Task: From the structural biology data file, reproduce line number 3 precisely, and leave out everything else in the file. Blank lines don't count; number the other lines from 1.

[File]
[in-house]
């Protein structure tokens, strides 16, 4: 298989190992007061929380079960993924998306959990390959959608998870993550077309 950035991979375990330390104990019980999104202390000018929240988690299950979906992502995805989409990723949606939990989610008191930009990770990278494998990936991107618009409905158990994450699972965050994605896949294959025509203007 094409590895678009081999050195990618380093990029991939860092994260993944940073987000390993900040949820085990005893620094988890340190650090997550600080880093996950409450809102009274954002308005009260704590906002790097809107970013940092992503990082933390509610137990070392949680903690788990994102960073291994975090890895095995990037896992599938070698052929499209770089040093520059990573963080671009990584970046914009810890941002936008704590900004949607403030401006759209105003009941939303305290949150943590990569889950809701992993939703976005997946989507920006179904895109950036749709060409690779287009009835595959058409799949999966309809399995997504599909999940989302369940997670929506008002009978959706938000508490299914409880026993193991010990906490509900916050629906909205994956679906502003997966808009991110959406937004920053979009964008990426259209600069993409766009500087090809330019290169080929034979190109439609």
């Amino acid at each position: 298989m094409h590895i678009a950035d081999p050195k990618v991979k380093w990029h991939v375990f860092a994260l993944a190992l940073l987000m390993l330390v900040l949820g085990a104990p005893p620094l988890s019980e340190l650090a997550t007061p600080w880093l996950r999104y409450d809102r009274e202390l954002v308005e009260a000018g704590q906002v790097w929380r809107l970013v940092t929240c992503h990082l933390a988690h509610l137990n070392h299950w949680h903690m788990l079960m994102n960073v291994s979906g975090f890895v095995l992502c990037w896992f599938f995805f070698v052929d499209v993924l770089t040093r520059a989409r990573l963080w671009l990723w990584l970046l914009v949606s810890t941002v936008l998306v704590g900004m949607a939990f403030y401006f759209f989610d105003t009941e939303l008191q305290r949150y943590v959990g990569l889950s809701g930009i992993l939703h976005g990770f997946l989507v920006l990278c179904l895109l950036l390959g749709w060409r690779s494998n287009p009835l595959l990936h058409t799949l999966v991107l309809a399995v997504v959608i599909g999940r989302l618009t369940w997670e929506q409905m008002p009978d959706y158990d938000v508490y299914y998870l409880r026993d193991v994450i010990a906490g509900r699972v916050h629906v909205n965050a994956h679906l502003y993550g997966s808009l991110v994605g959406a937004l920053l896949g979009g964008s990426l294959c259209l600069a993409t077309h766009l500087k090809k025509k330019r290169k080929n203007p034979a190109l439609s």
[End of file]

């Amino acid at each position: 298989m094409h590895i678009a950035d081999p050195k990618v991979k380093w990029h991939v375990f860092a994260l993944a190992l940073l987000m390993l330390v900040l949820g085990a104990p005893p620094l988890s019980e340190l650090a997550t007061p600080w880093l996950r999104y409450d809102r009274e202390l954002v308005e009260a000018g704590q906002v790097w929380r809107l970013v940092t929240c992503h990082l933390a988690h509610l137990n070392h299950w949680h903690m788990l079960m994102n960073v291994s979906g975090f890895v095995l992502c990037w896992f599938f995805f070698v052929d499209v993924l770089t040093r520059a989409r990573l963080w671009l990723w990584l970046l914009v949606s810890t941002v936008l998306v704590g900004m949607a939990f403030y401006f759209f989610d105003t009941e939303l008191q305290r949150y943590v959990g990569l889950s809701g930009i992993l939703h976005g990770f997946l989507v920006l990278c179904l895109l950036l390959g749709w060409r690779s494998n287009p009835l595959l990936h058409t799949l999966v991107l309809a399995v997504v959608i599909g999940r989302l618009t369940w997670e929506q409905m008002p009978d959706y158990d938000v508490y299914y998870l409880r026993d193991v994450i010990a906490g509900r699972v916050h629906v909205n965050a994956h679906l502003y993550g997966s808009l991110v994605g959406a937004l920053l896949g979009g964008s990426l294959c259209l600069a993409t077309h766009l500087k090809k025509k330019r290169k080929n203007p034979a190109l439609s």